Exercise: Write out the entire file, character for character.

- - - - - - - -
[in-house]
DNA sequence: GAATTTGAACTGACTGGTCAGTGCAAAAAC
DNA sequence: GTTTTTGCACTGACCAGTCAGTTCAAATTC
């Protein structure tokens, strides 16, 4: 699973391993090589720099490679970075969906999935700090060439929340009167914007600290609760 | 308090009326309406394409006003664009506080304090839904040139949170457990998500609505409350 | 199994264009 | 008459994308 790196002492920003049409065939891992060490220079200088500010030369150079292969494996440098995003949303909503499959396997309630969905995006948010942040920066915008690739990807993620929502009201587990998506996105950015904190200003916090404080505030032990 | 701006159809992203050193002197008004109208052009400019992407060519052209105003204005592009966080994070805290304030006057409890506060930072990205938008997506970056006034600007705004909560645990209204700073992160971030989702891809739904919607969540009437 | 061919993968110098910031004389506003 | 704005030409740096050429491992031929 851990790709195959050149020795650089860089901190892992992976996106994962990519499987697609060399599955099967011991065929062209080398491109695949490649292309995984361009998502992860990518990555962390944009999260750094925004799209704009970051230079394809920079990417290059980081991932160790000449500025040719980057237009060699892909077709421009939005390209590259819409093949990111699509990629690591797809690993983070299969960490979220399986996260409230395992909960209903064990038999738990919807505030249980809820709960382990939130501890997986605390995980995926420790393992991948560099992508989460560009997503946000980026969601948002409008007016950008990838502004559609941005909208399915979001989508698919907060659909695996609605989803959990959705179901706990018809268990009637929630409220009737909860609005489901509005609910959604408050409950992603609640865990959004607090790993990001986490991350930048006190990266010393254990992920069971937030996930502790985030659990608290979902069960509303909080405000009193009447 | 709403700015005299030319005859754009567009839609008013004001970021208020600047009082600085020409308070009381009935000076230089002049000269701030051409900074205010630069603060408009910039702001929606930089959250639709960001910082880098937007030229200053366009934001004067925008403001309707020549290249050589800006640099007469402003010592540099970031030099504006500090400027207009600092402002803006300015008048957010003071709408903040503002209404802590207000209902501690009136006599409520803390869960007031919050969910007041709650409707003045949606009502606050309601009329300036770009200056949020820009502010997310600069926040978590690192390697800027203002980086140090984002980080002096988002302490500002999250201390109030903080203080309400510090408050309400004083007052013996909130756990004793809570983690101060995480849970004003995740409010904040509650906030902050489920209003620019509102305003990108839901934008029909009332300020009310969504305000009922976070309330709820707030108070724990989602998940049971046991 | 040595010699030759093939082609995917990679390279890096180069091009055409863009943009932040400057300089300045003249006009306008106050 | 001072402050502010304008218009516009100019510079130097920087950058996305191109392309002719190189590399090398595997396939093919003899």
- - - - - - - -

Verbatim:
[in-house]
DNA sequence: GAATTTGAACTGACTGGTCAGTGCAAAAAC
DNA sequence: GTTTTTGCACTGACCAGTCAGTTCAAATTC
């Protein structure tokens, strides 16, 4: 699973391993090589720099490679970075969906999935700090060439929340009167914007600290609760 | 308090009326309406394409006003664009506080304090839904040139949170457990998500609505409350 | 199994264009 | 008459994308 790196002492920003049409065939891992060490220079200088500010030369150079292969494996440098995003949303909503499959396997309630969905995006948010942040920066915008690739990807993620929502009201587990998506996105950015904190200003916090404080505030032990 | 701006159809992203050193002197008004109208052009400019992407060519052209105003204005592009966080994070805290304030006057409890506060930072990205938008997506970056006034600007705004909560645990209204700073992160971030989702891809739904919607969540009437 | 061919993968110098910031004389506003 | 704005030409740096050429491992031929 851990790709195959050149020795650089860089901190892992992976996106994962990519499987697609060399599955099967011991065929062209080398491109695949490649292309995984361009998502992860990518990555962390944009999260750094925004799209704009970051230079394809920079990417290059980081991932160790000449500025040719980057237009060699892909077709421009939005390209590259819409093949990111699509990629690591797809690993983070299969960490979220399986996260409230395992909960209903064990038999738990919807505030249980809820709960382990939130501890997986605390995980995926420790393992991948560099992508989460560009997503946000980026969601948002409008007016950008990838502004559609941005909208399915979001989508698919907060659909695996609605989803959990959705179901706990018809268990009637929630409220009737909860609005489901509005609910959604408050409950992603609640865990959004607090790993990001986490991350930048006190990266010393254990992920069971937030996930502790985030659990608290979902069960509303909080405000009193009447 | 709403700015005299030319005859754009567009839609008013004001970021208020600047009082600085020409308070009381009935000076230089002049000269701030051409900074205010630069603060408009910039702001929606930089959250639709960001910082880098937007030229200053366009934001004067925008403001309707020549290249050589800006640099007469402003010592540099970031030099504006500090400027207009600092402002803006300015008048957010003071709408903040503002209404802590207000209902501690009136006599409520803390869960007031919050969910007041709650409707003045949606009502606050309601009329300036770009200056949020820009502010997310600069926040978590690192390697800027203002980086140090984002980080002096988002302490500002999250201390109030903080203080309400510090408050309400004083007052013996909130756990004793809570983690101060995480849970004003995740409010904040509650906030902050489920209003620019509102305003990108839901934008029909009332300020009310969504305000009922976070309330709820707030108070724990989602998940049971046991 | 040595010699030759093939082609995917990679390279890096180069091009055409863009943009932040400057300089300045003249006009306008106050 | 001072402050502010304008218009516009100019510079130097920087950058996305191109392309002719190189590399090398595997396939093919003899």